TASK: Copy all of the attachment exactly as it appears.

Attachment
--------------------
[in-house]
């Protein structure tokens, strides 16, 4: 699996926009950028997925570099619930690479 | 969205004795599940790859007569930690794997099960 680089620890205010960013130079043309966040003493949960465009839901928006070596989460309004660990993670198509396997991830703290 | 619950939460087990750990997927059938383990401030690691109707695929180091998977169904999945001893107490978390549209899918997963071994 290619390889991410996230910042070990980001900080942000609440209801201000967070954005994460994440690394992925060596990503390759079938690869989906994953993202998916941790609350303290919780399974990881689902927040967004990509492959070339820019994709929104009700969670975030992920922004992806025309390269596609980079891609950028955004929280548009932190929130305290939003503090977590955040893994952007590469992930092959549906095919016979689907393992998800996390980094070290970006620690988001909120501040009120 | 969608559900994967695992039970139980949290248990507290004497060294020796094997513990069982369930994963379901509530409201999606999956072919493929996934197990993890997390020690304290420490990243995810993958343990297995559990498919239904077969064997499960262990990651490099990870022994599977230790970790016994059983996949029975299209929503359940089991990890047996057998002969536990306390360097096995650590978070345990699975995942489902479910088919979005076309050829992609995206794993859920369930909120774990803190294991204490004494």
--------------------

[in-house]
């Protein structure tokens, strides 16, 4: 699996926009950028997925570099619930690479 | 969205004795599940790859007569930690794997099960 680089620890205010960013130079043309966040003493949960465009839901928006070596989460309004660990993670198509396997991830703290 | 619950939460087990750990997927059938383990401030690691109707695929180091998977169904999945001893107490978390549209899918997963071994 290619390889991410996230910042070990980001900080942000609440209801201000967070954005994460994440690394992925060596990503390759079938690869989906994953993202998916941790609350303290919780399974990881689902927040967004990509492959070339820019994709929104009700969670975030992920922004992806025309390269596609980079891609950028955004929280548009932190929130305290939003503090977590955040893994952007590469992930092959549906095919016979689907393992998800996390980094070290970006620690988001909120501040009120 | 969608559900994967695992039970139980949290248990507290004497060294020796094997513990069982369930994963379901509530409201999606999956072919493929996934197990993890997390020690304290420490990243995810993958343990297995559990498919239904077969064997499960262990990651490099990870022994599977230790970790016994059983996949029975299209929503359940089991990890047996057998002969536990306390360097096995650590978070345990699975995942489902479910088919979005076309050829992609995206794993859920369930909120774990803190294991204490004494």